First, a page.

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How to Fix Brown Patches in a Lawn


If you have fixed the problem and the seed you have cast will not take root, then apply sod.

Brown patches on a lawn are an eyesore. But that's not the only reason they need to be addressed. Brown spots make the lawn vulnerable to weeds, which may eventually take over if the problem continues. More importantly, brown spots are often a sign of a larger problem with your lawn that needs to be identified and remedied before any fix will be effective.

Identify the Problem

Reduce nitrogen levels in your lawn. If your lawn is sporting brown patches because of excess nitrogen due to over-fertilization, the patches will be quite large. To fix the problem, wait one month for the nitrogen to leach out of your lawn, switch to an organic fertilizer (like grass clippings) and then re-seed.

If your lawn's excess nitrogen is due to your pets (or the neighbor's pets) using it as a toilet, the brown patches will be in their favorite spots to visit. Water the spot thoroughly with a hose to wash away the nitrogen and the grass will eventually grow back on its own. If the grass does not return, re-seed.

Limit foot traffic. Brown patches that are a result of foot traffic usually look more like paths. To fix this problem, aerate your lawn. The grass is dying because the traffic has compacted the soil and it is no longer allowing oxygen to the roots. You can either hire someone to professionally aerate your lawn, or stab a garden fork into the ground at regular intervals to let the oxygen in. Then re-seed and create a stone pathway through the area to direct traffic.

Water the lawn less frequently. In an over-watered lawn, brown patches often occur in areas with poor drainage. The next time you water, check for any spots with standing water. Determine the cause of the drainage problems. Fill in any holes or depressions, or add drainage tiles or pipes in wet areas. Once you have fixed the drainage problem and your lawn has dried out, re-seed.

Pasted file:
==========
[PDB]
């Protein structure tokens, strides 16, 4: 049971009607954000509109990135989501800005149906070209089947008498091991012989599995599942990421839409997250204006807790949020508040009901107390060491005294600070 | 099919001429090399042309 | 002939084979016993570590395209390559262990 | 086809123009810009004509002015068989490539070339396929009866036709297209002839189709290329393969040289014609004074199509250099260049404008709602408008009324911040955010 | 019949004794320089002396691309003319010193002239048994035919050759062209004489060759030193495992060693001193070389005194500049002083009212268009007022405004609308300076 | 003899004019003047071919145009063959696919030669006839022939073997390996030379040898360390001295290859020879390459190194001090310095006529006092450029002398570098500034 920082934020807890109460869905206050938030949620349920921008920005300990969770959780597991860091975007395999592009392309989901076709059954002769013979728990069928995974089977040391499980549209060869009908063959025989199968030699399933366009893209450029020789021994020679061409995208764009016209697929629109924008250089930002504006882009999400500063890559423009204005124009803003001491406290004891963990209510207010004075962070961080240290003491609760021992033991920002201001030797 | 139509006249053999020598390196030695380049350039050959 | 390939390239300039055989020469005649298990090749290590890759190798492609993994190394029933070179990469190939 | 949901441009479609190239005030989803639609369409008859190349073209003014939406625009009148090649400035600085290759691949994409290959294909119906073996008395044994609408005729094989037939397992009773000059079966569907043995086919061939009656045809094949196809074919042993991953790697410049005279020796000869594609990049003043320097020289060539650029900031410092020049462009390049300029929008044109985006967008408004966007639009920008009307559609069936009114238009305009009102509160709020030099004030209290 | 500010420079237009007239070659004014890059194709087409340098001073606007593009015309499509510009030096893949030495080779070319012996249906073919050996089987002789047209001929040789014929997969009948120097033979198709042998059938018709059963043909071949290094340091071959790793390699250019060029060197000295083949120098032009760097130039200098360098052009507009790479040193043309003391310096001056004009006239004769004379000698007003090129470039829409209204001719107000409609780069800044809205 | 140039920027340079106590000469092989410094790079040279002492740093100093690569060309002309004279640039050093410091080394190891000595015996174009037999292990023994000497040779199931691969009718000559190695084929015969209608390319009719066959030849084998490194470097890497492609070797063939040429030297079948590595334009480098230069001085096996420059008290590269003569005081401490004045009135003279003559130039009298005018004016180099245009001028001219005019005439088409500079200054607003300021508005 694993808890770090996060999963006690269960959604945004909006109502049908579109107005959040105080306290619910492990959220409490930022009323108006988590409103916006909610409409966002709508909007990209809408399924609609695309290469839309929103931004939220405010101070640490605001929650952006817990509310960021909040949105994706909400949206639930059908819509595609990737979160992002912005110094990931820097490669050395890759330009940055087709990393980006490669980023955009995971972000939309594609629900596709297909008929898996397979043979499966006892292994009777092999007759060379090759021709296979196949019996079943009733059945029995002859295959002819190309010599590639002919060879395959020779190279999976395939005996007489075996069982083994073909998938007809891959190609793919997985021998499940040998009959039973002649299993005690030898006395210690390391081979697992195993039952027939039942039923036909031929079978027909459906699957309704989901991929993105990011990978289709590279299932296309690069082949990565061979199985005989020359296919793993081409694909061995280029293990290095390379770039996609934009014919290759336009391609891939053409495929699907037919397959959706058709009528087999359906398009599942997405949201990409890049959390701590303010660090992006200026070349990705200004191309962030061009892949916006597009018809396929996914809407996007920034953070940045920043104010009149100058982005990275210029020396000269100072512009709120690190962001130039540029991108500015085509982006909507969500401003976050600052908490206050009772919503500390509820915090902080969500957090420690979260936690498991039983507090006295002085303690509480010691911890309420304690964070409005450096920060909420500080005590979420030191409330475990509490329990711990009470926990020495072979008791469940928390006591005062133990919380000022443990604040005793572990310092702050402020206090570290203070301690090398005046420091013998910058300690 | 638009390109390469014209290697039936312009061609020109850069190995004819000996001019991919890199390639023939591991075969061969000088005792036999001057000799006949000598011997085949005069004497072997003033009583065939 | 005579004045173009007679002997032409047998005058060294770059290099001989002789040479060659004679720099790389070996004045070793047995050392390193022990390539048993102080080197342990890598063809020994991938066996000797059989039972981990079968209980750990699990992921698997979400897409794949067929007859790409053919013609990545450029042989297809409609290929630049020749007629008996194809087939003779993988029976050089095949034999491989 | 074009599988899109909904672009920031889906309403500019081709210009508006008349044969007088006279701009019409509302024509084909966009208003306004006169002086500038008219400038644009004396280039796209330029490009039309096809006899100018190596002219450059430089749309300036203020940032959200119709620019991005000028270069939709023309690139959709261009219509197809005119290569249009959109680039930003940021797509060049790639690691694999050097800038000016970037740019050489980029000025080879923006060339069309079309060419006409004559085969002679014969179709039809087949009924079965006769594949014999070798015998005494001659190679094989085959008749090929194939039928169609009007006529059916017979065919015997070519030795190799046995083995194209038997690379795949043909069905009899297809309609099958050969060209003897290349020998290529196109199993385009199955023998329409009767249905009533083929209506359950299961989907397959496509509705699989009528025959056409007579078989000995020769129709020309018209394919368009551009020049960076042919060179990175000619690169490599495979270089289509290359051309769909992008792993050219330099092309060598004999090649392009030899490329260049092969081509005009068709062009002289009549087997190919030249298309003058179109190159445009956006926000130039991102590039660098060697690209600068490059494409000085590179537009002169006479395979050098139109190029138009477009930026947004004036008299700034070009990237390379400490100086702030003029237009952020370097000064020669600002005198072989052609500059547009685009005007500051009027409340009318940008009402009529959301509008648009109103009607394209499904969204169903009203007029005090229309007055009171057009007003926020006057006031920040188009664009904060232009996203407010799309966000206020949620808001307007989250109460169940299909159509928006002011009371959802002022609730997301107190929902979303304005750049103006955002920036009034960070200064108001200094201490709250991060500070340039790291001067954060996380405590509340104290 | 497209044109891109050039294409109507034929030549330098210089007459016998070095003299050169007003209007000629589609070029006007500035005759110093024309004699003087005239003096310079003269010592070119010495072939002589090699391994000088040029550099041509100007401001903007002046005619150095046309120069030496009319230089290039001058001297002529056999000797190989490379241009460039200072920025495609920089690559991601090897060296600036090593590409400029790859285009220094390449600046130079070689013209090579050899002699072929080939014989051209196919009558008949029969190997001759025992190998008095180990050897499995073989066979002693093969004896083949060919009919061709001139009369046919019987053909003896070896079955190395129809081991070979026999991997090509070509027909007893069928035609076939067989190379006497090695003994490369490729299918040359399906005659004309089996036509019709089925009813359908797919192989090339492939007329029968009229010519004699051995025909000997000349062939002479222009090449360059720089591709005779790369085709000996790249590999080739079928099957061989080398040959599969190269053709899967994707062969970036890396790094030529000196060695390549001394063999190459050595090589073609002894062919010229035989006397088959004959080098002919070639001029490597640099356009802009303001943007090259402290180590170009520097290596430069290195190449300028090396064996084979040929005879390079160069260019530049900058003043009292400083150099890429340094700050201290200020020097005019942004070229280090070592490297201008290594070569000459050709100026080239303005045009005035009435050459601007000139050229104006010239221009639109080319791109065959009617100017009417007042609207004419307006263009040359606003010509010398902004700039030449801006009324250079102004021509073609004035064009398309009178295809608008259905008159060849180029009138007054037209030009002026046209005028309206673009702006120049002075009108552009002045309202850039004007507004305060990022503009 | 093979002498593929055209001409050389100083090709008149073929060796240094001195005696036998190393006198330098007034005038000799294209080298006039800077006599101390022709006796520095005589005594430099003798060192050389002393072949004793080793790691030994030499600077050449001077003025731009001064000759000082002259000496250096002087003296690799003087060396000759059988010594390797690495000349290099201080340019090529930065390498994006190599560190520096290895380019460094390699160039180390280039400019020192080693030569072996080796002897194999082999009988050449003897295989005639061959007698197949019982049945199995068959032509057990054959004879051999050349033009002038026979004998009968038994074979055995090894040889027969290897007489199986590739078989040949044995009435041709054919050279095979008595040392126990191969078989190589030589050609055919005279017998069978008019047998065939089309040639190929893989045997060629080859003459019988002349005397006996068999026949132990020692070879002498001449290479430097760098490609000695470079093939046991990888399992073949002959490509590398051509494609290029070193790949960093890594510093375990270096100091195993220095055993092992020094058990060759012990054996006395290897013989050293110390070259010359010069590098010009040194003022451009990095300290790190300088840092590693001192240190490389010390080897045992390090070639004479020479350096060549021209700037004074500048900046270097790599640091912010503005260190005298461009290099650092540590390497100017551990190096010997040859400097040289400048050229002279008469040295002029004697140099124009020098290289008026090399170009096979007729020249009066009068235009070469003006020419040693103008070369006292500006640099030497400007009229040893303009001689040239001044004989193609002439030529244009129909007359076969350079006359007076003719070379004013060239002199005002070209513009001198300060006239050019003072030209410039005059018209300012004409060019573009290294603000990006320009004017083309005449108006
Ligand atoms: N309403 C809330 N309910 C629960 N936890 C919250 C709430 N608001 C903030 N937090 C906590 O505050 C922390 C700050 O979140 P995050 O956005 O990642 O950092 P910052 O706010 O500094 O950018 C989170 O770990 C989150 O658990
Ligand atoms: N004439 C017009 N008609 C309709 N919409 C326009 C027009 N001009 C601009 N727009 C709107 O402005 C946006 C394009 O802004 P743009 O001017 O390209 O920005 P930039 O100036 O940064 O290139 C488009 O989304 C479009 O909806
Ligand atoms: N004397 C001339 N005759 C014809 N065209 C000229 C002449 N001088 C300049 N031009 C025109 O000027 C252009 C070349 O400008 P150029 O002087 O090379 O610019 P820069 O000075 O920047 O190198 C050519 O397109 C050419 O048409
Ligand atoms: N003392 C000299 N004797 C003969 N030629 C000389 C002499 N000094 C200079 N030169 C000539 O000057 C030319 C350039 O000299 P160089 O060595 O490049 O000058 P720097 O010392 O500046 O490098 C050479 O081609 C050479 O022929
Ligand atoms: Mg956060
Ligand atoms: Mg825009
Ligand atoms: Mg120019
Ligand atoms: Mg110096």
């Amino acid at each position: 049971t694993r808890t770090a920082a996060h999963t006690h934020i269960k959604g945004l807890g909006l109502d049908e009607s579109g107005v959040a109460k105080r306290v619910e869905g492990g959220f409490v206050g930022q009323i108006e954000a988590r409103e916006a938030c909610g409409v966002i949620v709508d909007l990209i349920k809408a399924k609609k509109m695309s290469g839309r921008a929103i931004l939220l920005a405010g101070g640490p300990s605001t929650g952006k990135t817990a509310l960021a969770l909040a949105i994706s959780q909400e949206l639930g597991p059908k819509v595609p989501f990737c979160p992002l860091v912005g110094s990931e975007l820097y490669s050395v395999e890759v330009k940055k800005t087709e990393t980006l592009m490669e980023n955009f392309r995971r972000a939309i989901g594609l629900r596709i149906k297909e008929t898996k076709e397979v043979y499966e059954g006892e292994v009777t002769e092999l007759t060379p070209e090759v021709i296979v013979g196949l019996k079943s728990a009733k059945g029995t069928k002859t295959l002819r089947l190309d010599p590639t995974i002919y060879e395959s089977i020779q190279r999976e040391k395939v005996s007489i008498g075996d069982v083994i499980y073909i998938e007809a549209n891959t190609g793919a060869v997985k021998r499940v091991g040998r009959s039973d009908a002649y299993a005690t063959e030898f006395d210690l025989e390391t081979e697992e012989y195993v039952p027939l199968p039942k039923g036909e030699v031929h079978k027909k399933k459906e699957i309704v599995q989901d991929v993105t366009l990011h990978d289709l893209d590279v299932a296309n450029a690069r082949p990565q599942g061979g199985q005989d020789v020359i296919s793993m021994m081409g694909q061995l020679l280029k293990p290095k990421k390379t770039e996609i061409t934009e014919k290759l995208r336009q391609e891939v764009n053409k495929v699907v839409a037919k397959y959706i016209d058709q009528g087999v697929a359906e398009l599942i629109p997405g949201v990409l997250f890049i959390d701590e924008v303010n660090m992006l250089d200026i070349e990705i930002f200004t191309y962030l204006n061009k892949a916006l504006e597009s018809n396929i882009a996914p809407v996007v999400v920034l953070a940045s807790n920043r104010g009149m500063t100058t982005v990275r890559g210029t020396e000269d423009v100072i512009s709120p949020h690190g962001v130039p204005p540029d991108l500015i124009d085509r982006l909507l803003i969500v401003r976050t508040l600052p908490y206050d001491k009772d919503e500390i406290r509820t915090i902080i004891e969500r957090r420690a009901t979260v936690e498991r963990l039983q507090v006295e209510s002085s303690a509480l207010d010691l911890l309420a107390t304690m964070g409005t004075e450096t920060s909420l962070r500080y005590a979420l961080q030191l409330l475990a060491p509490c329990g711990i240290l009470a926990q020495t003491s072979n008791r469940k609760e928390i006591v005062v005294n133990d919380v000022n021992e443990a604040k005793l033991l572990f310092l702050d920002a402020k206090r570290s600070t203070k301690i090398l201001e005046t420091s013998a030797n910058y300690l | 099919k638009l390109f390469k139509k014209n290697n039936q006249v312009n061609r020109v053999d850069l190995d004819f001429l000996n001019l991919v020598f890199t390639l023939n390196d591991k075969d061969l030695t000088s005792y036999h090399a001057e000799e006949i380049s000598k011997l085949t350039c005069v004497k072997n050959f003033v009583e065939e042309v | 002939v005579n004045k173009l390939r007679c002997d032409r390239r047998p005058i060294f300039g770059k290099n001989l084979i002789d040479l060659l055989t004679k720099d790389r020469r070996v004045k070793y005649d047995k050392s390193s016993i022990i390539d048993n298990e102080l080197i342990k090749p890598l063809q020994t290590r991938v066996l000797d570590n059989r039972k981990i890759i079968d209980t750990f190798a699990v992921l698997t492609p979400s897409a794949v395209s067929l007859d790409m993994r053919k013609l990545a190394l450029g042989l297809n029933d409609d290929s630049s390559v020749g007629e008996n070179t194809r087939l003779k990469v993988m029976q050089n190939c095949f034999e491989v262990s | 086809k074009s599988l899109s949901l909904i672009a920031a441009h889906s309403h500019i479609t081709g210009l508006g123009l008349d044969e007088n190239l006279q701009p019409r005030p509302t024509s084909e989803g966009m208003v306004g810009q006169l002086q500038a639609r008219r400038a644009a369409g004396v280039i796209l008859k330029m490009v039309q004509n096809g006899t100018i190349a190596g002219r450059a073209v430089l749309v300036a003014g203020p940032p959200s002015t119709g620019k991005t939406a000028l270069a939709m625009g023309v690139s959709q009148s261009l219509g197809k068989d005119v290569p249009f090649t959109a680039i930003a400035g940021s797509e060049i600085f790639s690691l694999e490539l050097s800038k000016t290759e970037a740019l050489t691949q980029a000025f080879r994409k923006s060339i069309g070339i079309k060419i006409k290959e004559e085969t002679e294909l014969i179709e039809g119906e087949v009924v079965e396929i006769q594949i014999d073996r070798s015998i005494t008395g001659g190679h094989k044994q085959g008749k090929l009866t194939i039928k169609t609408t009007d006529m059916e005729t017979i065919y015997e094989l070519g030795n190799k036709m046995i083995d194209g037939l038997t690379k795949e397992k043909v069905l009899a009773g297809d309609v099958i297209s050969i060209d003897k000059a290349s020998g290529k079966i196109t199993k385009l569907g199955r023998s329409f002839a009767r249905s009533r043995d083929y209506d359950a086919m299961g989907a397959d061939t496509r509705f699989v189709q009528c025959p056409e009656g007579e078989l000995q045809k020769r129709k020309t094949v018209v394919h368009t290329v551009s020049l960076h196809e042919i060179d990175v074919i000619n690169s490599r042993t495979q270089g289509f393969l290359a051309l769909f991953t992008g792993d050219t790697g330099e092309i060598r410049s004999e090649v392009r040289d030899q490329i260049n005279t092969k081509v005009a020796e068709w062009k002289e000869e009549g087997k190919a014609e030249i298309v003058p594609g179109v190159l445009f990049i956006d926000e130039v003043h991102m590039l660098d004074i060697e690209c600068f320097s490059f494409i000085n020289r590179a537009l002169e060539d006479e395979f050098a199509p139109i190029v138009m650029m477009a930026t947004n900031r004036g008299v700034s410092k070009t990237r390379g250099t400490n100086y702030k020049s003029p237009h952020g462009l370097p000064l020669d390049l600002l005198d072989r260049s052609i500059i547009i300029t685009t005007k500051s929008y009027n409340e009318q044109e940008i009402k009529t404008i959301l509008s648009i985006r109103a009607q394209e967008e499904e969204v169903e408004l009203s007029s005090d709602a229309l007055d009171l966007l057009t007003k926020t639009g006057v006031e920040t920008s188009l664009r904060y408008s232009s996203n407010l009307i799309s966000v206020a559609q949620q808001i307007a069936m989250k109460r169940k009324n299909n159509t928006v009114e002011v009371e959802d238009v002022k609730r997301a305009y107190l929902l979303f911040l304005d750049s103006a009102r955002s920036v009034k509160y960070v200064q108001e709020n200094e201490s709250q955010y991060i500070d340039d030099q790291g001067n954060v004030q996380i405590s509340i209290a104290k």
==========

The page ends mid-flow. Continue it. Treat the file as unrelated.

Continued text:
Treat your lawn with fungicide. Sometimes brown patches are due to a fungus appropriately nicknamed Brown Patch. Lawns suffering from Brown Patch will form small, circular brown patches that quickly expand into brown rings when the weather starts to heat up. To properly diagnose your lawn's condition as Brown Patch, call your county Extension office for a correct diagnosis. Once Brown Patch is identified, a simple fungicide and a little re-seeding will fix the problem.

Let there be light. If brown patches occur in a part of your lawn that is always shaded, your variety of grass may need more than the available light level to grow. To fix the problem either move the offending object, continually re-seed the area or replace that patch or the entire lawn with a variety of grass that is more tolerant to shade.

How to Re-Seed the Lawn

Use a hand cultivator to loosen up the top three to four inches of soil.

Follow the seed manufacturer's instructions for seeding. Sprinkle fertilizer over the cultivated patch and then sprinkle the grass seed over the patch.

Cover the patch with a layer of compost and tamp the area with your foot.

Water the patch daily until the grass is two inches high. Then water the patch every other day until the grass has matured.

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